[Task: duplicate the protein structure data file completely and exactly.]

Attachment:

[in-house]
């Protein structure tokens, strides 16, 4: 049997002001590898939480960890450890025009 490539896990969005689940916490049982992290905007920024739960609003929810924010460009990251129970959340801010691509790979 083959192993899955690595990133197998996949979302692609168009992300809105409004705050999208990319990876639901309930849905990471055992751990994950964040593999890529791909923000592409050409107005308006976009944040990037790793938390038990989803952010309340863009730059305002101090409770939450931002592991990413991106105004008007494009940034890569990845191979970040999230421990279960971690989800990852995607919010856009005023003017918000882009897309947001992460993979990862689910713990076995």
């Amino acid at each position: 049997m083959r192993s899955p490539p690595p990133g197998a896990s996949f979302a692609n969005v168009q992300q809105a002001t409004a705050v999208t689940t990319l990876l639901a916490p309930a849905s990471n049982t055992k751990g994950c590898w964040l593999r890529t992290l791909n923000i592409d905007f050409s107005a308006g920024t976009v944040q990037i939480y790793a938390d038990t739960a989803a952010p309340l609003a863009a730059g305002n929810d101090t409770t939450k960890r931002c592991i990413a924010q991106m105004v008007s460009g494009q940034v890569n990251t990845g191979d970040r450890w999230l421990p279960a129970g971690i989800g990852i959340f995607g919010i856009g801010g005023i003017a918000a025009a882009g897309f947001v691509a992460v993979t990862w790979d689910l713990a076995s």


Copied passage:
[in-house]
């Protein structure tokens, strides 16, 4: 049997002001590898939480960890450890025009 490539896990969005689940916490049982992290905007920024739960609003929810924010460009990251129970959340801010691509790979 083959192993899955690595990133197998996949979302692609168009992300809105409004705050999208990319990876639901309930849905990471055992751990994950964040593999890529791909923000592409050409107005308006976009944040990037790793938390038990989803952010309340863009730059305002101090409770939450931002592991990413991106105004008007494009940034890569990845191979970040999230421990279960971690989800990852995607919010856009005023003017918000882009897309947001992460993979990862689910713990076995």
């Amino acid at each position: 049997m083959r192993s899955p490539p690595p990133g197998a896990s996949f979302a692609n969005v168009q992300q809105a002001t409004a705050v999208t689940t990319l990876l639901a916490p309930a849905s990471n049982t055992k751990g994950c590898w964040l593999r890529t992290l791909n923000i592409d905007f050409s107005a308006g920024t976009v944040q990037i939480y790793a938390d038990t739960a989803a952010p309340l609003a863009a730059g305002n929810d101090t409770t939450k960890r931002c592991i990413a924010q991106m105004v008007s460009g494009q940034v890569n990251t990845g191979d970040r450890w999230l421990p279960a129970g971690i989800g990852i959340f995607g919010i856009g801010g005023i003017a918000a025009a882009g897309f947001v691509a992460v993979t990862w790979d689910l713990a076995s």